Gaming Performance (Discrete GPU)

For our gaming tests, we are using our AMD Ryzen 9 5950X paired with an NVIDIA RTX 2080 Ti graphics card. Our standard test suite consists of 12 titles, tested at four configurations:

  • Stage 1: Actual Gaming (1080p Maximum Quality, or equivalent)
  • Stage 2: All About Pixels (‘4K Minimum’ Quality)
  • Stage 3: Medium Low (‘1440p Minimum’)
  • Stage 4: Lowest Lows (720p Minimum or lower)

The final three settings are a set of CPU-limited gaming, and help find the limit of where we move from CPU limited to GPU limited. Some users baulk at this testing finding it irrelevant, however these configurations have been widely requested over the years. The contraire to this testing is the first setting, at 1080p Maximum: this being requested given that 1080p is the most popular gaming resolution, and Maximum Quality because this graphics card should be able to handle almost everything at that resolution at very playable framerates.

All the details for our gaming tests can be found in our #CPUOverload article.

Stage 1: Actual Gaming
AMD Ryzen 9 5950X, SMT On vs SMT Off
AnandTech Settings Average
FPS
95th
Percentile
Chernobylite 1080p Max 100% -
Civilization 6 1080p Max 103% -
Deus Ex: MD 1080p Max 99% 100%
Final Fantasy 14 1080p Max 102% -
Final Fantasy 15 8K Standard 100% 99%
World of Tanks 1080p Max 100% 102%
World of Tanks 4K Max 103% 102%
Borderlands 3 1080p Max 101% 103%
F1 2019 1080p Ultra 103% 106%
Far Cry 5 1080p Ultra 104% 104%
GTA V 1080p Max 99% 100%
RDR 2 1080p Max 100% 100%
Strange Brigate 1080p Ultra 101% 101%

In real-world gaming situations, there’s very little to pick between having SMT enabled or disabled. Almost universally it is either beneficial or a smidgen better to have it enabled, with F1 2019, Civilization 6, and Far Cry 5 seemingly the best recipients. I’ve also added in the Stage 3 result from World of Tanks, just because that benchmark doesn’t really have a proper settings menu.

Stage 2: All About Pixels
AMD Ryzen 9 5950X, SMT On vs SMT Off
AnandTech Settings Average
FPS
95th
Percentile
Chernobylite 4K Low 99% -
Civilization 6 4K Min 105% -
Deus Ex: MD 4K Min 98% 100%
Final Fantasy 14 4K Min 102% -
Final Fantasy 15 4K Standard 100% 100%
Borderlands 3 4K Very Low 101% 104%
F1 2019 4K Ultra Low 100% 100%
Far Cry 5 4K Low 101% 100%
GTA V 4K Low 100% 101%
RDR 2 8K Min 100% 100%
Strange Brigate 4K Low 100% 100%

With our high resolution settings with minimal quality, there is only one outlier in Civilization 6 on the average frame rates, which seem to be a bit higher when SMT is enabled.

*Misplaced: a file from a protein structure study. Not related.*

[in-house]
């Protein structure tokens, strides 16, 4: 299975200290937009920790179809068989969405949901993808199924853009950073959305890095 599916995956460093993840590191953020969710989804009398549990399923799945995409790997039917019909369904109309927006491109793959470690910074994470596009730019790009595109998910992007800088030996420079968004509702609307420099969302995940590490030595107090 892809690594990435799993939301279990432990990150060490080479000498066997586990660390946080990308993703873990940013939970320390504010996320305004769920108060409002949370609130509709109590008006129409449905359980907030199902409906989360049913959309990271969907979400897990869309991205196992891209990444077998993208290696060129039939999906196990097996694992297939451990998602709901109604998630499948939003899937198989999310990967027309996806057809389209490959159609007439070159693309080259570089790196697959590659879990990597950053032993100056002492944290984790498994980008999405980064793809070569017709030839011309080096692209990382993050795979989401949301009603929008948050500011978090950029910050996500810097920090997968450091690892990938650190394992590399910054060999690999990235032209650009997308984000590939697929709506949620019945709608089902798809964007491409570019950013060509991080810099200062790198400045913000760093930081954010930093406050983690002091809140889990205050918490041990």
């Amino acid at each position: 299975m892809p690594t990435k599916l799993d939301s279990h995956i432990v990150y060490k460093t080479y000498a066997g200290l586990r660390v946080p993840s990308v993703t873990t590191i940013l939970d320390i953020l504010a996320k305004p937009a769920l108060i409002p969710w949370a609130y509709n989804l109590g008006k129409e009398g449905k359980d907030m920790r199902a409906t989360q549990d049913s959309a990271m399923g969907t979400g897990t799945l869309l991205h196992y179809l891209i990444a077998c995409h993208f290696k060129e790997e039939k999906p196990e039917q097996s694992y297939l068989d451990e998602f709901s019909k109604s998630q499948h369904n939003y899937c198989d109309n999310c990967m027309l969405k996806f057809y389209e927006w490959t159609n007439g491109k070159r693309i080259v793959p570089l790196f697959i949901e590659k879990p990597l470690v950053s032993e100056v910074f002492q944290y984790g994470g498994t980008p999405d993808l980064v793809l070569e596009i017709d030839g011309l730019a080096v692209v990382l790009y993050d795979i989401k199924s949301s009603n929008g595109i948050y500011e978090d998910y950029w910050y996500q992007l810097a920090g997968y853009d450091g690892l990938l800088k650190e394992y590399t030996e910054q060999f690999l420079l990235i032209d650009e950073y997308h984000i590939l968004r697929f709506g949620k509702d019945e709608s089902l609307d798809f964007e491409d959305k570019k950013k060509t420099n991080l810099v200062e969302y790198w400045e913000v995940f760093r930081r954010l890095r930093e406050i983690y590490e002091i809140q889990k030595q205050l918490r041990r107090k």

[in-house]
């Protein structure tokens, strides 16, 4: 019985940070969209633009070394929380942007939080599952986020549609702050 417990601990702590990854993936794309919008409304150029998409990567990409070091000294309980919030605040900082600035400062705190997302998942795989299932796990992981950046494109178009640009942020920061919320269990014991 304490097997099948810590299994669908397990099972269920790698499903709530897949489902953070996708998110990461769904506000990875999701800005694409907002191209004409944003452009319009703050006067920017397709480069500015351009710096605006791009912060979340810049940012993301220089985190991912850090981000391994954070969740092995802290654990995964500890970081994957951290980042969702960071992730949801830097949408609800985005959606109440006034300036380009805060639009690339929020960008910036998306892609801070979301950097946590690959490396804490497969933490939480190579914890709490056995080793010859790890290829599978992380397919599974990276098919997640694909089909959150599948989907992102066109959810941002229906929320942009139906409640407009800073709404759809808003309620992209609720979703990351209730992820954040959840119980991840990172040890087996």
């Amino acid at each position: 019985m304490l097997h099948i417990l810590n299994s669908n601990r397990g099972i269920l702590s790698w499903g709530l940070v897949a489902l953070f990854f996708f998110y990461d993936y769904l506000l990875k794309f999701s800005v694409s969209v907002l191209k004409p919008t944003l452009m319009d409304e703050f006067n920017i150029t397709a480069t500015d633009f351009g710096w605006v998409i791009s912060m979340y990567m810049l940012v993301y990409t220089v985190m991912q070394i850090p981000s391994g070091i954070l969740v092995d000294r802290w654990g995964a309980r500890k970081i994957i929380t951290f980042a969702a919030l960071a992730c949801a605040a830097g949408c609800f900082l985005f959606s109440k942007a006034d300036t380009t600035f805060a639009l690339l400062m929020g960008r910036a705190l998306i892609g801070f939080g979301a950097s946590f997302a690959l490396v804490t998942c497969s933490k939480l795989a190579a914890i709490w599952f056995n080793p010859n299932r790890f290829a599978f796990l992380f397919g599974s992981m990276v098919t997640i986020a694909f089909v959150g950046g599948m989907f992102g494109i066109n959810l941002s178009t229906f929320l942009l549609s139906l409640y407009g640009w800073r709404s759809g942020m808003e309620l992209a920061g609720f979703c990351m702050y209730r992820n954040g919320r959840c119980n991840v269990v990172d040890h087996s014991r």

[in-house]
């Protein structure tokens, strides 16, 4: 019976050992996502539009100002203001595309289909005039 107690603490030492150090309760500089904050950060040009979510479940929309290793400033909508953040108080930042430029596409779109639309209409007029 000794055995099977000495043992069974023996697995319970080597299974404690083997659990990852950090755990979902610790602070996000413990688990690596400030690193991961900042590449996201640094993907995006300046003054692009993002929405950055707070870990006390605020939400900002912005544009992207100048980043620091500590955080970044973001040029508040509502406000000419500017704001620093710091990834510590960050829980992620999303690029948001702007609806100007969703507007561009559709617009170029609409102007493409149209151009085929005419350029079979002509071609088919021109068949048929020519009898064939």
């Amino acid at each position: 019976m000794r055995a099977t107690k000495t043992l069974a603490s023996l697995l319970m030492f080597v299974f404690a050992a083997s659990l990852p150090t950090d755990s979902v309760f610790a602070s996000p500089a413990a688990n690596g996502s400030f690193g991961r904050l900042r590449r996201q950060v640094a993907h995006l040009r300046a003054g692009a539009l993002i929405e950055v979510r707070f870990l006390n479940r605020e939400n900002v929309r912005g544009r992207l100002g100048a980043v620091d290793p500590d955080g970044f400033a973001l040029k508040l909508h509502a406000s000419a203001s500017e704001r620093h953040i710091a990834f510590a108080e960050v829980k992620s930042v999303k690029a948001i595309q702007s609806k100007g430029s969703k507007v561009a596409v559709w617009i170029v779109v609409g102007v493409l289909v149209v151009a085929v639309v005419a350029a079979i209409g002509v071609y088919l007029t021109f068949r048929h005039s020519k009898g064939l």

Stage 3: Medium Low
AMD Ryzen 9 5950X, SMT On vs SMT Off
AnandTech Settings Average
FPS
95th
Percentile
Chernobylite 1440p Low 100% -
Civilization 6 1440p Min 105% -
Deus Ex: MD 1440p Min 97% 96%
Final Fantasy 14 1440p Min 102% -
Final Fantasy 15 1080p Standard 101% 105%
World of Tanks 1080p Standard 101% 101%
Borderlands 3 1440p Very Low 103% 105%
F1 2019 1440p Ultra Low 99% 99%
Far Cry 5 1440p Low 99% 99%
GTA V 1440p Low 100% 99%
RDR 2 1440p Low 100% 100%
Strange Brigate 1440p Low 100% 100%

At the more medium settings, we’re starting to see some more variation (Borderlands gets a few percent from SMT). We’re starting to see Deus Ex:MD drop off a bit with SMT enabled.

Stage 4: Lowest Lows
AMD Ryzen 9 5950X, SMT On vs SMT Off
AnandTech Settings Average
FPS
95th
Percentile
Chernobylite 360p Low 106% -
Civilization 6 480p Min 102% -
Deus Ex: MD 600p Min 91% 91%
Final Fantasy 14 768p Min 102% -
Final Fantasy 15 720p Standard 99% 102%
World of Tanks 768p Min 101% 100%
Borderlands 3 360p Very Low 108% 110%
F1 2019 768p Ultra Low 102% 105%
Far Cry 5 720p Low 100% 101%
GTA V 720p Low 99% 98%
RDR 2 384p Low 100% 103%
Strange Brigate 720p Low 95% 95%

This is perhaps our most varied set of results, with Deus Ex:MD showing an almost 10% drop with SMT enabled. DEMD is usually considered a CPU title, but so is Chernobylite, which sees a 6% gain. Borderlands is +8-10% with SMT enabled, which is more of a modern game. However, I doubt anyone is playing at these resolutions.

Overall Gaming Performance

If we take full averages from all the data points, then we’re seeing a rough +1% gain in performance in the more complex scenarios across the board.

Resolution Average Comparison
AMD Ryzen 9 5950X, SMT On vs SMT Off
AnandTech Setting aka Average
FPS
95th
Percentile
Stage 1 1080p Max Actual Gaming 101% 101%
Stage 2 4K+ Min All About Pixels 101% 101%
Stage 3 1440p Min Medium Lows 101% 101%
Stage 4 < 768p Min Lowest Lows 100% 101%

In reality, any loss or gain is highly dependent on the title in question, and can swing from one side of the line to the other. It’s clear that Deus Ex prefers SMT off, and F1 2019 or Borderlands prefers SMT on, but we are talking fine margins here.

CPU Performance Power Consumption, Temperature
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  • MrSpadge - Thursday, December 3, 2020 - link

    > We’ve known for many years that having two threads per core is not the same as having two cores

    True, and I still read this as an argument against SMT in forums. IMO it should be pointed out clearly that the cost of implementing either also differs drastically: +100% core size for another core and ~5% for SMT.
    Reply
  • WaltC - Thursday, December 3, 2020 - link

    Intel began its HT journey in order to pull more efficiency from each core--basically, as performance was being left on the table. Interestingly enough, after Athlon and A64, AMD roundly criticized Intel because the SMT thread was not done by a "real core"...and then proceeded to drop cores with two integer units--which AMD then labeled as "cores"...;) Intel's HT approach proved superior, obviously. IIRC. It's been awhile so the memories are vague...;) The only problem with this article is that it tries to make calls about SMT hardware design without really looking hard at the software, and the case for SMT is a case for SMT software. Games will not use more than 4-8 threads simultaneously so of course there is little difference between SMT on and off when running most games on a 5950. You would likely see near the same results on a 5600 in terms of gaming. SMT on or off when running these games leaves most of the CPU's resources untouched. Programs designed and written to utilize a lot of threads, however, show a robust, healthy scaling with SMT on versus no SMT. So--without a doubt--SMT CPU design is superior to no SMT from the standpoint of the hardware's performance. The outlier is the software--not the hardware. And of course the hardware should never, ever be judged strictly by the software one arbitrarily decides to run on it. We learn a lot more about the limits of the software tested here than we learn about SMT--which is a solid performance design in CPU hardware. Reply